But this most recent rumor? The one from Roland Lazenby that suggests LeBron James has begun to make it known to the Lakers that they are his destination of choice next season? Now, at this very moment, things have officially gone too far.
Before we tear down the notion that this could possibly ever happen in our universe, it's probably best that we start with the obligatory citation:
The greatest NBA free agent of all time, LeBron James, is quietly making overtures to the Los Angeles Lakers.
He wants to play for them. And James is not all that concerned whether Kobe Bryant is part of the equation. Bryant, of course, has yet to sign a contract extension with L.A. and could wind up a free-agent himself, albeit one with high mileage.
But the overtures have been made. LeBron wants to wear the purple and gold. Mainly, he wants to wear a championship ring, which means he wants to play for Lakers coach Phil Jackson.
Where does one begin with statements as silly as these? Let's start with Kobe Bryant.
It's true that Bryant hasn't yet signed an extension with the Lakers, and that yes, if he wanted to, he could become a free agent. But no one in their right mind actually thinks this will happen; Bryant is simply waiting until the season is over to get the contract stuff done so as not to let it become a distraction during the team's campaign to try to repeat as champions. Bryant is going to end his career as a member of the Lakers, and it would take a highly unlikely series of circumstances to prevent him from doing so.
One of the theories where Bryant might not continue with the Lakers revolves around the re-signing (or not) of the team's current head coach, Phil Jackson. Just as Lazenby has in the past, at the end of this current piece on LeBron and his "overtures," he details the supposed power struggle going on behind the scenes in the Lakers front office. Specifically, the fact that Phil Jackson's deal too is up at the end of this season, and that, at a price of $12 million a season, the team's ownership may want to go in another direction.
Bryant is likely to be very vocal when it comes to the team retaining Jackson's services, and the fact that he has his yet-to-be-signed extension as a bargaining chip makes it all the more likely that Phil will be back as the head coach for as long as he wants to be. And this is where the pairing of LeBron and Kobe begins to fall apart. Because unless Bryant and his max contract leave town, how in the world are the Lakers supposed to fit James and his (required) max deal under the team's salary cap?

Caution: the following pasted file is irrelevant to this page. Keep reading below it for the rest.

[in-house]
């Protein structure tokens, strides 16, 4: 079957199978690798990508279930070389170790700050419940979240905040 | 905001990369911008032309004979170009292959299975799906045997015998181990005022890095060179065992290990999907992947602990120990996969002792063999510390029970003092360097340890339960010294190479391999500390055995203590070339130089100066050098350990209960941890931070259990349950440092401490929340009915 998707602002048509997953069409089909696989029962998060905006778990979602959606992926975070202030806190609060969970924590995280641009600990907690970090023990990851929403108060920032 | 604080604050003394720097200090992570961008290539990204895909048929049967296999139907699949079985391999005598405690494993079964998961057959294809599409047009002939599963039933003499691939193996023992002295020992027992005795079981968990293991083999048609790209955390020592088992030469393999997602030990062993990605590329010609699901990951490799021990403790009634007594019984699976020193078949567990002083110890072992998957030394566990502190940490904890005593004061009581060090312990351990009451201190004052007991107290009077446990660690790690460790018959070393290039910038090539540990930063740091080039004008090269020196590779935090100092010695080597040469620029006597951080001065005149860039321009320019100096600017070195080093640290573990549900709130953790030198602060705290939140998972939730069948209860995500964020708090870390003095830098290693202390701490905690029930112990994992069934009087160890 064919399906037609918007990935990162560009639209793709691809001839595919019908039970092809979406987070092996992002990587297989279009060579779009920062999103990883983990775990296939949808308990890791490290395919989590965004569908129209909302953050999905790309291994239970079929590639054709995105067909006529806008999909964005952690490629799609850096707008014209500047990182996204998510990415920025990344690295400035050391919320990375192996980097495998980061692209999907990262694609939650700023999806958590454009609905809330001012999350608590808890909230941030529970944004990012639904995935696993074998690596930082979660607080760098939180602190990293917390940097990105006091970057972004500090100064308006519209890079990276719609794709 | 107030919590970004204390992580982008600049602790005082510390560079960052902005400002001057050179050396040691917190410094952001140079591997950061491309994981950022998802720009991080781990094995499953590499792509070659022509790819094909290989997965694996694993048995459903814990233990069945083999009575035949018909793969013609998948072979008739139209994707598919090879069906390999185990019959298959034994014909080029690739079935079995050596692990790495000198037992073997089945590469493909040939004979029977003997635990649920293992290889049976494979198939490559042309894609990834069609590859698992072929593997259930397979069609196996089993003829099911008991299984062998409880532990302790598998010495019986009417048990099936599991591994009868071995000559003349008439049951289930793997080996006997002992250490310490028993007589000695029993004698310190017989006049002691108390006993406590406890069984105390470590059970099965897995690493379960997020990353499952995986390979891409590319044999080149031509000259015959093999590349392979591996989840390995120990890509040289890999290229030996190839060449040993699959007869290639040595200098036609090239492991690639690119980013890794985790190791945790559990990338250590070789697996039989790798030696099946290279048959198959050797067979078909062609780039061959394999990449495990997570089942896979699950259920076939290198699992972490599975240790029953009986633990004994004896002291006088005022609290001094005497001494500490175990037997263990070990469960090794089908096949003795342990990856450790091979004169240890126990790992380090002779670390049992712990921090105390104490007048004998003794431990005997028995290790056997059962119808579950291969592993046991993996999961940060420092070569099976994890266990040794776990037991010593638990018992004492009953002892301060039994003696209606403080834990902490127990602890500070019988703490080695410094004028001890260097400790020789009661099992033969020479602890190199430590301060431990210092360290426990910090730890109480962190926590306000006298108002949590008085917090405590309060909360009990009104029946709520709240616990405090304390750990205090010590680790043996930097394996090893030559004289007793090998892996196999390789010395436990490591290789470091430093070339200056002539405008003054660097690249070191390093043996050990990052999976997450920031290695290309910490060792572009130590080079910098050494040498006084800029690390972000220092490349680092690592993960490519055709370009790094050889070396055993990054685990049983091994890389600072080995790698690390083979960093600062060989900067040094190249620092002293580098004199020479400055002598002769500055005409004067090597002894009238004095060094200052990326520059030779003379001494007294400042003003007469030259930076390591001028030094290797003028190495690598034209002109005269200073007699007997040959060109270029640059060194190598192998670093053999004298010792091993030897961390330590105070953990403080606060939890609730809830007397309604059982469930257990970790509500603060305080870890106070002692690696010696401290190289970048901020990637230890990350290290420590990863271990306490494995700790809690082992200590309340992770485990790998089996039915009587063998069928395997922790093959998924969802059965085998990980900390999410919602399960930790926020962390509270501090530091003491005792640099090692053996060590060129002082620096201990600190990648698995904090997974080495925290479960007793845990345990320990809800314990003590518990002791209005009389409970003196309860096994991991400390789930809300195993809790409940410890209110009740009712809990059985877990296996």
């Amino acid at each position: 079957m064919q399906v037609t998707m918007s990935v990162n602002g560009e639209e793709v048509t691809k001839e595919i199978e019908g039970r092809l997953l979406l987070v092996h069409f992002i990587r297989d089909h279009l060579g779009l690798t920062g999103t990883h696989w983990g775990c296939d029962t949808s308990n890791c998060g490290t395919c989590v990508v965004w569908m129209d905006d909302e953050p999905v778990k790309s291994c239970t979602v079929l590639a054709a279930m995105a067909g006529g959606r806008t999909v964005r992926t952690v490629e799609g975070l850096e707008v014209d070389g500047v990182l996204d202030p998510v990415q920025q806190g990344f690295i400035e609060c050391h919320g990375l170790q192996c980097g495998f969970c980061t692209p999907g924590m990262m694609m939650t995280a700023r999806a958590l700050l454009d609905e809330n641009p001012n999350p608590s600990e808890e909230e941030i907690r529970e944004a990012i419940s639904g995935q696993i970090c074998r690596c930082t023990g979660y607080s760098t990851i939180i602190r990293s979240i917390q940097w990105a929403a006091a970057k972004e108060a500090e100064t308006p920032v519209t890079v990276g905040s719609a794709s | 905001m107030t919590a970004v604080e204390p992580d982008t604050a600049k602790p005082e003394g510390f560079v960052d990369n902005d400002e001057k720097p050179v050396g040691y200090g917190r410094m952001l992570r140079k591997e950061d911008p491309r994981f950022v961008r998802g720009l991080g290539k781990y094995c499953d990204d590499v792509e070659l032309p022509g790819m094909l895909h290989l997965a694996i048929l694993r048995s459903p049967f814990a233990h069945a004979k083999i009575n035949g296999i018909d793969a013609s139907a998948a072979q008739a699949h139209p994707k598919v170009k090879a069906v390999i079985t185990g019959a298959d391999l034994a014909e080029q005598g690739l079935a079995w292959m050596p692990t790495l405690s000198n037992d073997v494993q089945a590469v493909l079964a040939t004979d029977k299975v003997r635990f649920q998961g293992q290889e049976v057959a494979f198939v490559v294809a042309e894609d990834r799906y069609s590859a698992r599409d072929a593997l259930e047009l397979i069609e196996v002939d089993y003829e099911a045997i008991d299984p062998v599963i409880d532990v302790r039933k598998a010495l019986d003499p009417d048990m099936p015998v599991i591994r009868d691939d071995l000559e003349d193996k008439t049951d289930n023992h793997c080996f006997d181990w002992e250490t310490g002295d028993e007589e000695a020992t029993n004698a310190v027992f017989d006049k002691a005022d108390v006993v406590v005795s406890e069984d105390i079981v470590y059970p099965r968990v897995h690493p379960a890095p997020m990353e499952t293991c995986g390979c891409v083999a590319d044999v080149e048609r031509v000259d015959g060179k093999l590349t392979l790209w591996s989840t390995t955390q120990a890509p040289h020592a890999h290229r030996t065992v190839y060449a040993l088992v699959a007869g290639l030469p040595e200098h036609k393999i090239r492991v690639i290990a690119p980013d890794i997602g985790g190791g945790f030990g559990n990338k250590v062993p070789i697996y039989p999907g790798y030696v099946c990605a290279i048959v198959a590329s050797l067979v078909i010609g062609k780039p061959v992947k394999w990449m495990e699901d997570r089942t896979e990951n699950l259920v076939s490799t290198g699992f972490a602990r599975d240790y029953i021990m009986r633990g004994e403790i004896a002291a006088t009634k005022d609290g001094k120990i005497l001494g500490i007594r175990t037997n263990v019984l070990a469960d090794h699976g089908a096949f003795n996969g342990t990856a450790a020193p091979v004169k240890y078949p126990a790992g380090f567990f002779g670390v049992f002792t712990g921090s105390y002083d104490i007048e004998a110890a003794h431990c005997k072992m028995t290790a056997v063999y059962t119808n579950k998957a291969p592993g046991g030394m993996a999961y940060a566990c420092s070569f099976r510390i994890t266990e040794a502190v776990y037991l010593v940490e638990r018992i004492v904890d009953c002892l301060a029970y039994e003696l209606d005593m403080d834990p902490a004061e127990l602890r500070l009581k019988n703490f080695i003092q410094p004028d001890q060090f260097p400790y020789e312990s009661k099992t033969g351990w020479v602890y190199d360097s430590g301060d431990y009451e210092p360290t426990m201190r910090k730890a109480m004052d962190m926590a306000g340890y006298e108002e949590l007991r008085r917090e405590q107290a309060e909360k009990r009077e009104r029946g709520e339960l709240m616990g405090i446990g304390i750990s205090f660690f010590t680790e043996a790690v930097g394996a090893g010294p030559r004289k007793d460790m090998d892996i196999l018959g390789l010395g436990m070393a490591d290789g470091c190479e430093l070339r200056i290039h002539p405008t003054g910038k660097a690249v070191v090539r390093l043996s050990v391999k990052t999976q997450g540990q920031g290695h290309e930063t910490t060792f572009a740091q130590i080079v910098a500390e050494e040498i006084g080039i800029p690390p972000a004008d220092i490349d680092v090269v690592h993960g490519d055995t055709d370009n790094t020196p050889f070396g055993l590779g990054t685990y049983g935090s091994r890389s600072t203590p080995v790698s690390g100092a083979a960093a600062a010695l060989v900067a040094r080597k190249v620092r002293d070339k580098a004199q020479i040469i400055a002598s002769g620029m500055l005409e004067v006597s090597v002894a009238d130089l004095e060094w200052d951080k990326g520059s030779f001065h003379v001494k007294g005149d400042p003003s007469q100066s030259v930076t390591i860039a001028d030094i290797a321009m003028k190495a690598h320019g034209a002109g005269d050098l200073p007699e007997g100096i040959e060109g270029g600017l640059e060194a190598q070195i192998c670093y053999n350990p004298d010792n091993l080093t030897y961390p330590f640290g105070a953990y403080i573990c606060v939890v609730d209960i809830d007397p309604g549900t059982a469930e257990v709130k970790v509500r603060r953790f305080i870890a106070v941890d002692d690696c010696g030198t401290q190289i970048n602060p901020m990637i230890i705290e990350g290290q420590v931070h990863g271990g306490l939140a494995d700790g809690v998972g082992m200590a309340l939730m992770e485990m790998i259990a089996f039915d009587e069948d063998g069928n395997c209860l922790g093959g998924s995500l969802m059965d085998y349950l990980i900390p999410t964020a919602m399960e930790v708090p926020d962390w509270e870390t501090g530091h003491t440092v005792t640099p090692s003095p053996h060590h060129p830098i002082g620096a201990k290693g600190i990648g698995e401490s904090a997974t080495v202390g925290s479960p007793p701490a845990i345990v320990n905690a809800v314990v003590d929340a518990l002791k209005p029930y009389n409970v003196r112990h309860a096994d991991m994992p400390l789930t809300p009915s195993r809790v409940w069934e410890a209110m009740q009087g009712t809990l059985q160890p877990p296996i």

The simple answer is, they're not. LeBron James doesn't get to play with Kobe Bryant and be coached by Phil Jackson, unless the team completely guts itself of all essential components to a run at a championship. Pau Gasol, Lamar Odom, Andrew Bynum: all gone, if LeBron is to be signed by the Lakers.
So yeah, there's no way this is happening. Did Lazenby simply make this up? Of course not; he cites one of his "best inside sources, a close Jackson associate," and even quotes this person a few times throughout the article.
An anonymous source is a journalist's best friend, especially one that can be quoted with fairly innocuous comments, which can later be extrapolated into something much more ominous that would have a juicier impact on the league at large.
Just to be perfectly clear, I'm not insinuating in any way that Lazenby is fabricating any of this. But it's so preposterous that it is, at the very least, irresponsible to write this up with a "LeBron a Laker?" headline. Even for someone who, not so coincidentally, has a new book out on Lakers legend Jerry West, and links to its Amazon.com purchase page at the end of the story.